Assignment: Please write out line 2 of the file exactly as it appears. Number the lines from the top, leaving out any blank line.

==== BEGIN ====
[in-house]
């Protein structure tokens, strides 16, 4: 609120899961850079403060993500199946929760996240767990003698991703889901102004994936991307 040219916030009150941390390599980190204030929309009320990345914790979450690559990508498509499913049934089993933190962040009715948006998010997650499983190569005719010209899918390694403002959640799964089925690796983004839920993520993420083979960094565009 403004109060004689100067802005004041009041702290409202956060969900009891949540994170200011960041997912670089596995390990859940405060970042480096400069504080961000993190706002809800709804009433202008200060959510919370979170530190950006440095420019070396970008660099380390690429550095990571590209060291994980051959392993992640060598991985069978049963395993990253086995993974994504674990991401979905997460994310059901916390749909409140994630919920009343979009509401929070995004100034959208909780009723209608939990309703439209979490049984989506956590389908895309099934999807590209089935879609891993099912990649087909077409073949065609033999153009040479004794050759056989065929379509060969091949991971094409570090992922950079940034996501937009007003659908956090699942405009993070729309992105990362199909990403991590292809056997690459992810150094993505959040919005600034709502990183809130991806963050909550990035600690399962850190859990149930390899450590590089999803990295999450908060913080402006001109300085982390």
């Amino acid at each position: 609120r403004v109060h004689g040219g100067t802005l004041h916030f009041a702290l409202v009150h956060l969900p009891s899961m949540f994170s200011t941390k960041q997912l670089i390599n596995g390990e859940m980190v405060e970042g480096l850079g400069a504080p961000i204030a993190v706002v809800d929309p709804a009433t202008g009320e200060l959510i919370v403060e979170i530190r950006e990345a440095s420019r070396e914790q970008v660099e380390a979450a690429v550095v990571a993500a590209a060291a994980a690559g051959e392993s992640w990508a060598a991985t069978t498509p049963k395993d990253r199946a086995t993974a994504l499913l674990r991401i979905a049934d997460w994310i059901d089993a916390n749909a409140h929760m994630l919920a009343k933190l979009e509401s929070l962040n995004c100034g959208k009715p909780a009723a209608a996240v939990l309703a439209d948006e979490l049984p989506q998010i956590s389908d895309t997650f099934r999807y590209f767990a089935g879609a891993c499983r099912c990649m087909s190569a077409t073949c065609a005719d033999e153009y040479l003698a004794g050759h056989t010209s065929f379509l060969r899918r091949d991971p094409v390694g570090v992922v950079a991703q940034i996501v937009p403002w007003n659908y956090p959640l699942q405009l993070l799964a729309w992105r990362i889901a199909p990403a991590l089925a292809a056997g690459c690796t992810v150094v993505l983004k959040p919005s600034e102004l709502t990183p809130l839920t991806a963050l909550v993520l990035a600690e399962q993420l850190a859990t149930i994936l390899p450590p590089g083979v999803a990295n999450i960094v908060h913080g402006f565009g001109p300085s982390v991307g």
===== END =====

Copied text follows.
């Protein structure tokens, strides 16, 4: 609120899961850079403060993500199946929760996240767990003698991703889901102004994936991307 040219916030009150941390390599980190204030929309009320990345914790979450690559990508498509499913049934089993933190962040009715948006998010997650499983190569005719010209899918390694403002959640799964089925690796983004839920993520993420083979960094565009 403004109060004689100067802005004041009041702290409202956060969900009891949540994170200011960041997912670089596995390990859940405060970042480096400069504080961000993190706002809800709804009433202008200060959510919370979170530190950006440095420019070396970008660099380390690429550095990571590209060291994980051959392993992640060598991985069978049963395993990253086995993974994504674990991401979905997460994310059901916390749909409140994630919920009343979009509401929070995004100034959208909780009723209608939990309703439209979490049984989506956590389908895309099934999807590209089935879609891993099912990649087909077409073949065609033999153009040479004794050759056989065929379509060969091949991971094409570090992922950079940034996501937009007003659908956090699942405009993070729309992105990362199909990403991590292809056997690459992810150094993505959040919005600034709502990183809130991806963050909550990035600690399962850190859990149930390899450590590089999803990295999450908060913080402006001109300085982390």